This film is a ton of fun; it’s got some absolutely hysterical dialogue, some breathtakingly awesome fights (one of which is between Thor and Hulk), and a great makeup and costume department (I mean, this is the stuff the makeup awards dream of!). The acting is charismatic and fun, from Hemsworth and Hiddleston (Loki), to Goldblum (in what must’ve been a role he only dreamed of up until this point), and so on and so forth. The Marvel universe feels more fleshed out than ever before, especially when compared to the previous two Thor movies. You see, for whatever reason, the writers of the previous two thought that the best way to make a Thor film was to drag him down to our boring planet, instead of the countless planets and universes he can access. Thankfully, those guys got the boot, and we can FINALLY see more of the Marvel universe. There are a ton of familiar creatures for fans to geek out about, and they all feel very realized. This is definitely the most entertaining Marvel film, and is fun all around.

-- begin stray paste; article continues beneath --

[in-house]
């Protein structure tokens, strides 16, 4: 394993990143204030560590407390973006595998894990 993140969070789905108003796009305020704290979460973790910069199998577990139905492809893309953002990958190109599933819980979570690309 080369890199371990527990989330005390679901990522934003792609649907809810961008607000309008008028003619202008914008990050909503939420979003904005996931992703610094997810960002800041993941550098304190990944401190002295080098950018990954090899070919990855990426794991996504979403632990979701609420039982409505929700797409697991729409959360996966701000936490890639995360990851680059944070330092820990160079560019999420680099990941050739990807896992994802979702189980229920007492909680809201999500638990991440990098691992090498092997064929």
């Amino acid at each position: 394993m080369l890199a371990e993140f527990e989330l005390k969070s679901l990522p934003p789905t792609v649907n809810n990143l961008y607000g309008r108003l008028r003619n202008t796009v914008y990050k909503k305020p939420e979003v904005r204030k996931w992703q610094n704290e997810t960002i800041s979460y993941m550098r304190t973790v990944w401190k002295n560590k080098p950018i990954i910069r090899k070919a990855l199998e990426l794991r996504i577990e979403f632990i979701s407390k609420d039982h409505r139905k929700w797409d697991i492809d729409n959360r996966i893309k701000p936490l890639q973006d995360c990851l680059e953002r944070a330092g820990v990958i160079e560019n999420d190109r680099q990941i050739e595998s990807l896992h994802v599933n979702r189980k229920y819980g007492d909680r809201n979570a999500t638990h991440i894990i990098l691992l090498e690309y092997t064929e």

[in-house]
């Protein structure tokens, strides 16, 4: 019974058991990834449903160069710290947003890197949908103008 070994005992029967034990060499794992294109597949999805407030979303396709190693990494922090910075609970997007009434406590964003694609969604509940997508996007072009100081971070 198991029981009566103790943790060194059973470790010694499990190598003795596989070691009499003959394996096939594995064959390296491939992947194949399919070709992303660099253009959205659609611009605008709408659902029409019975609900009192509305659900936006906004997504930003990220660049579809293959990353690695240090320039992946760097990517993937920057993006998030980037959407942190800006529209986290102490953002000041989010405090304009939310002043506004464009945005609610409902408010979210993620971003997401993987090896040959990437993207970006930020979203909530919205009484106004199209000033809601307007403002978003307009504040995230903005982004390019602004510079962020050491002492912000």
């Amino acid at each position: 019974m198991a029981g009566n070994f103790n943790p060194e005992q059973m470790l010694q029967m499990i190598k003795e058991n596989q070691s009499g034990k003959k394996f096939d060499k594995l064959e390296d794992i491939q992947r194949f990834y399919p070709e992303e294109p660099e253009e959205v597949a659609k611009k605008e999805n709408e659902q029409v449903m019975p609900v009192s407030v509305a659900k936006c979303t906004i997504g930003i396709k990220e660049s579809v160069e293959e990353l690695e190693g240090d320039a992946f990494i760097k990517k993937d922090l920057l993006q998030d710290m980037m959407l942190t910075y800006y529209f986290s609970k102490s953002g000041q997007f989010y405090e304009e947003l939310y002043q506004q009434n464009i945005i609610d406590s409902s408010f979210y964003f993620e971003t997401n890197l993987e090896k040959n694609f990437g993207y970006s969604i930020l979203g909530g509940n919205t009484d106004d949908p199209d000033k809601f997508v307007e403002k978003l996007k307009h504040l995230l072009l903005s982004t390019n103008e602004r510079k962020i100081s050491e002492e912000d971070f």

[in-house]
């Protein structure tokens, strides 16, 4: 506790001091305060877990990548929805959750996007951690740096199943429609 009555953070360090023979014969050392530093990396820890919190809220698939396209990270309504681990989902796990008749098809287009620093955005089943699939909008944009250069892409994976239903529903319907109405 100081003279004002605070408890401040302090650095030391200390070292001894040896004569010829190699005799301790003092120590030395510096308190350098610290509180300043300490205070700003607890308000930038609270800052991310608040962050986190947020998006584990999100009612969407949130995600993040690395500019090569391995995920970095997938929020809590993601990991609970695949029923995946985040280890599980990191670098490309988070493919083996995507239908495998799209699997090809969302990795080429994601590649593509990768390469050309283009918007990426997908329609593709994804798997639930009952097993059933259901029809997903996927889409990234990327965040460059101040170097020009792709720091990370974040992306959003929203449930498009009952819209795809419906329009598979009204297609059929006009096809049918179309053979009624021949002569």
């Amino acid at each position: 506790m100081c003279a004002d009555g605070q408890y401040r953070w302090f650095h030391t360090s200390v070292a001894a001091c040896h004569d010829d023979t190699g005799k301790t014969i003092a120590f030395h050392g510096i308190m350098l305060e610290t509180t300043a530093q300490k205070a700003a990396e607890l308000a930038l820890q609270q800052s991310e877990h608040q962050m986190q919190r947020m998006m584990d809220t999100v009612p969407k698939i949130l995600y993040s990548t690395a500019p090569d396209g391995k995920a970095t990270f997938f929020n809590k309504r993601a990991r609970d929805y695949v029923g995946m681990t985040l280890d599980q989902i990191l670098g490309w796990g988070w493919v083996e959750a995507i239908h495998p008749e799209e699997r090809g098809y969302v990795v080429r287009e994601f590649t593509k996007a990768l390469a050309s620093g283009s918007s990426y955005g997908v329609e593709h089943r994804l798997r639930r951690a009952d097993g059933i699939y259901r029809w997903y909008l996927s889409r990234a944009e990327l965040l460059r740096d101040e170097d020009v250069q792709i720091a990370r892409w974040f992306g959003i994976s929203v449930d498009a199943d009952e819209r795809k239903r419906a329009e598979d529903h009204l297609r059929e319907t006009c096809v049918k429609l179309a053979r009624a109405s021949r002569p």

For me, this film had some moments that weren’t needed for any other reason than to be a punchline two seconds later. And sometimes, the CGI didn’t work very well. There were moments where I was just like, “Let me guess, greenscreen?” Realistically, all CGI can be thought of that way. But great CGI can truly immerse the viewer into the world, no matter how ridiculous the thing it’s showing seems (War For The Planet Of The Apes is a great example of this). This movie’s CGI? Not so much. There is a particular character that worked really well for the visual effects, but not much else. And I feel that this film needed a better mix of drama and comedy; there were moments that I felt should’ve been a bit more serious, but was given a punchline instead. But those are my only real complaints.

Thor Ragnarok is a film that really surprised me. I was smiling from beginning to end, a rare accomplishment for a film. Is it Marvel Studio’s best? No. I feel that a few of their other films are better (Guardians Of The Galaxy, Captain America Civil War, Iron Man, Avengers), but this is a very entertaining film that definitely shows Marvel is far from slowing down. Is it the best of the year? No. Get Out is. Is it the best comic book film of the year? No. Logan is. But is it a good time? You bet. 8.5/10.

What the critics are saying (as of now):
Rotten Tomatoes: 93%

IMDb: 8.2/10

What did you think of Thor Ragnarok? I’m curious. Let me know in the comments, be sure to subscribe to the GHS Voice. As to what my next article is? I’ll let you decide.